Student Life in Korea: 5 Tips For Studying Abroad
Student life in Korea is something that took a while to get used to, but there are many similarities between college life in Korea and the USA. In the past, I have studied and worked for the University of Missouri, studied in Italy, and worked for a University in Prague. It is fascinating the cultural differences and similarities that vary from country to country. In Prague, some of the dorms are connected to bars, and beer is commonly served on campus. After all, the Czechs consume the most beer per person in the World. The school even has a brewery on campus and winery. Today I will focus on my experience of studying in Gwangju and provide some information for anyone who is looking to potentially study in Korea.
Currently, I am a full-time student at the Graduate School of Business and halfway done with my Master of Business at Chonnam. The MBA program is a little bit different than the normal programs in Korea since it is accelerated; this just means there are no breaks between semesters and courses are taken during the summer. There are lots of great things about studying in Korea and I will do my best to provide a list to help any new or future students.
Five Tips For Studying Abroad
I was a bit shocked when I was told that to maintain my scholarship I would need a 4.0 average. Achieving this GPA in the US is pretty impossible, but luckily for me, the Korean scales are different depending on the school or department. They normally use a 4.5 scale, which makes it a lot more obtainable. This is just one of the many examples of things that are different in Korea. There are plenty of opportunities for scholarships either provided by the University or the Korean government.
2 A+ for everyone…think again.
Depending on the undergraduate or graduate school, not everyone is allowed to get an A+. Professors are only allowed to give out a certain percentage of each grade. It varies per program, but only around 20-30% of students are allowed to get an A+.
3 Canceling Classes
When the professor first canceled our class I was a bit excited since I could take a trip to Seoul. Turns out there are no “canceled” classes in the Graduate schools. In the US the material would just be made up or dropped. But every time a professor misses a class, it has to be rescheduled on the student’s time. It makes sense though, you paid for a certain number of classes, and you are entitled to them.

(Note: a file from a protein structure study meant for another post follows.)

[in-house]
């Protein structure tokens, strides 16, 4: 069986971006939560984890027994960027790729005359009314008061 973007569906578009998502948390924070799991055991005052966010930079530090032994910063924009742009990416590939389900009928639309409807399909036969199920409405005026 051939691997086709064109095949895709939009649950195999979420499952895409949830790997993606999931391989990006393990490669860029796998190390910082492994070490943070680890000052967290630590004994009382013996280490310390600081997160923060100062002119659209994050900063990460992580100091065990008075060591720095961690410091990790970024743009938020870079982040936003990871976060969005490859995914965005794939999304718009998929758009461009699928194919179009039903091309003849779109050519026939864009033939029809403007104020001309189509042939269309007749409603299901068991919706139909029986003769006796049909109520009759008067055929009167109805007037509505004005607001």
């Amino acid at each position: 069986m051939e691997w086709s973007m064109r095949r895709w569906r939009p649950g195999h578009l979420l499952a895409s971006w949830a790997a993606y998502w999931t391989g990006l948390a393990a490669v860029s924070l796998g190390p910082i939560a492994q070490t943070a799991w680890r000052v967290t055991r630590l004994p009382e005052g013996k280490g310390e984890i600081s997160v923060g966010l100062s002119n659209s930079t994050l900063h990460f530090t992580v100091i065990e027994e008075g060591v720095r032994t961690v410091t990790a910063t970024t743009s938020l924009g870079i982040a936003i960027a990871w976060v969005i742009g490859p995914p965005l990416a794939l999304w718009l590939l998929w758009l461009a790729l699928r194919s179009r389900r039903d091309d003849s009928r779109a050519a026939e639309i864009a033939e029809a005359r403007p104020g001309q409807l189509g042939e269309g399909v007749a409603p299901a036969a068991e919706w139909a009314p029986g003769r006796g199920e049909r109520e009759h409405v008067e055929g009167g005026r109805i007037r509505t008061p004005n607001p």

4 Utilize International Centers
Each university that I have ever stepped foot on provides some type of international center. They are a huge resource for international students and locals. Even if you’re Korean this is a good way to help show new students around the school and teach them a bit about your hometown.
5 Test out the Dorm Life
Dorm life might be suitable for some, but after living in a Fraternity I realized how much better it is having my room. Cramped living is great if your roommates are cool, but I was way over the shared room situation. Also, dormitories in Korea normally have pretty strict rules like curfews, no alcohol, and females/males aren’t allowed in certain areas. Although there are lots of rules, I am sure there are plenty of ways around them, but there was no way I could have abided by a curfew.
Although there might be some small differences in Korea, adjusting is rather easy. Studying here has been extremely enjoyable so far. My classmates, professors, and faculty have helped make my time spent here delightful